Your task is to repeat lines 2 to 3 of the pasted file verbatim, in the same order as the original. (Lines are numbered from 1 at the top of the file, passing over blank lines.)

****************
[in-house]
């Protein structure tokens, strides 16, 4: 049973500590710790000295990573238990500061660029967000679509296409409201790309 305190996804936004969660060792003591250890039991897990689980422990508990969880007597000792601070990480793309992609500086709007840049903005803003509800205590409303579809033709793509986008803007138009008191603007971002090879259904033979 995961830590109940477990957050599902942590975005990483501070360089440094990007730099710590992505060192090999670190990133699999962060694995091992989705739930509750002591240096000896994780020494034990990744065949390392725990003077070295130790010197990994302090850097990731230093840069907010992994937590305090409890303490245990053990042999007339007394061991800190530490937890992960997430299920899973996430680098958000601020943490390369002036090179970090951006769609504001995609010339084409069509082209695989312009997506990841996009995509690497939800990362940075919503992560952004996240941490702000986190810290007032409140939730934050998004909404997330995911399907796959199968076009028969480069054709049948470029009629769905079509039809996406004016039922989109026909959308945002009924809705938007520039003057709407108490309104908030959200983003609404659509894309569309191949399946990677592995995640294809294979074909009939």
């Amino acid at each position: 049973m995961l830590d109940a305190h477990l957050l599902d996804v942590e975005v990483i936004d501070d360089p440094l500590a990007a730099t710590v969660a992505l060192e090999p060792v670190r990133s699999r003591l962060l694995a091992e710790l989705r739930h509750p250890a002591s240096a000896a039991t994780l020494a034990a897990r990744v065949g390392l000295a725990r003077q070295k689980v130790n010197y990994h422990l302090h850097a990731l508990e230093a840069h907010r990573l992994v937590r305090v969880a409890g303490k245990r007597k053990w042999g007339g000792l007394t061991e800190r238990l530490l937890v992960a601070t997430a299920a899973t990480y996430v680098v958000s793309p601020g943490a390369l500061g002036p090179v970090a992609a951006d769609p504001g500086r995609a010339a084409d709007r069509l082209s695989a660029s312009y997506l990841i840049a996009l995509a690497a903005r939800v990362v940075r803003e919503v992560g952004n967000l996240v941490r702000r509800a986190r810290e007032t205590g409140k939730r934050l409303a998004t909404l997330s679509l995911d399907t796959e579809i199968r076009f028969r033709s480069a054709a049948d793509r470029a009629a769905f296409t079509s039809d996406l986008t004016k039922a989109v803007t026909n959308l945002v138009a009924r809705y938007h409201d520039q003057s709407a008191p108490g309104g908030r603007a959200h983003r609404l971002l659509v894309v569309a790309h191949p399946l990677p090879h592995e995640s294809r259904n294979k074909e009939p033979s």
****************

């Protein structure tokens, strides 16, 4: 049973500590710790000295990573238990500061660029967000679509296409409201790309 305190996804936004969660060792003591250890039991897990689980422990508990969880007597000792601070990480793309992609500086709007840049903005803003509800205590409303579809033709793509986008803007138009008191603007971002090879259904033979 995961830590109940477990957050599902942590975005990483501070360089440094990007730099710590992505060192090999670190990133699999962060694995091992989705739930509750002591240096000896994780020494034990990744065949390392725990003077070295130790010197990994302090850097990731230093840069907010992994937590305090409890303490245990053990042999007339007394061991800190530490937890992960997430299920899973996430680098958000601020943490390369002036090179970090951006769609504001995609010339084409069509082209695989312009997506990841996009995509690497939800990362940075919503992560952004996240941490702000986190810290007032409140939730934050998004909404997330995911399907796959199968076009028969480069054709049948470029009629769905079509039809996406004016039922989109026909959308945002009924809705938007520039003057709407108490309104908030959200983003609404659509894309569309191949399946990677592995995640294809294979074909009939």
């Amino acid at each position: 049973m995961l830590d109940a305190h477990l957050l599902d996804v942590e975005v990483i936004d501070d360089p440094l500590a990007a730099t710590v969660a992505l060192e090999p060792v670190r990133s699999r003591l962060l694995a091992e710790l989705r739930h509750p250890a002591s240096a000896a039991t994780l020494a034990a897990r990744v065949g390392l000295a725990r003077q070295k689980v130790n010197y990994h422990l302090h850097a990731l508990e230093a840069h907010r990573l992994v937590r305090v969880a409890g303490k245990r007597k053990w042999g007339g000792l007394t061991e800190r238990l530490l937890v992960a601070t997430a299920a899973t990480y996430v680098v958000s793309p601020g943490a390369l500061g002036p090179v970090a992609a951006d769609p504001g500086r995609a010339a084409d709007r069509l082209s695989a660029s312009y997506l990841i840049a996009l995509a690497a903005r939800v990362v940075r803003e919503v992560g952004n967000l996240v941490r702000r509800a986190r810290e007032t205590g409140k939730r934050l409303a998004t909404l997330s679509l995911d399907t796959e579809i199968r076009f028969r033709s480069a054709a049948d793509r470029a009629a769905f296409t079509s039809d996406l986008t004016k039922a989109v803007t026909n959308l945002v138009a009924r809705y938007h409201d520039q003057s709407a008191p108490g309104g908030r603007a959200h983003r609404l971002l659509v894309v569309a790309h191949p399946l990677p090879h592995e995640s294809r259904n294979k074909e009939p033979s």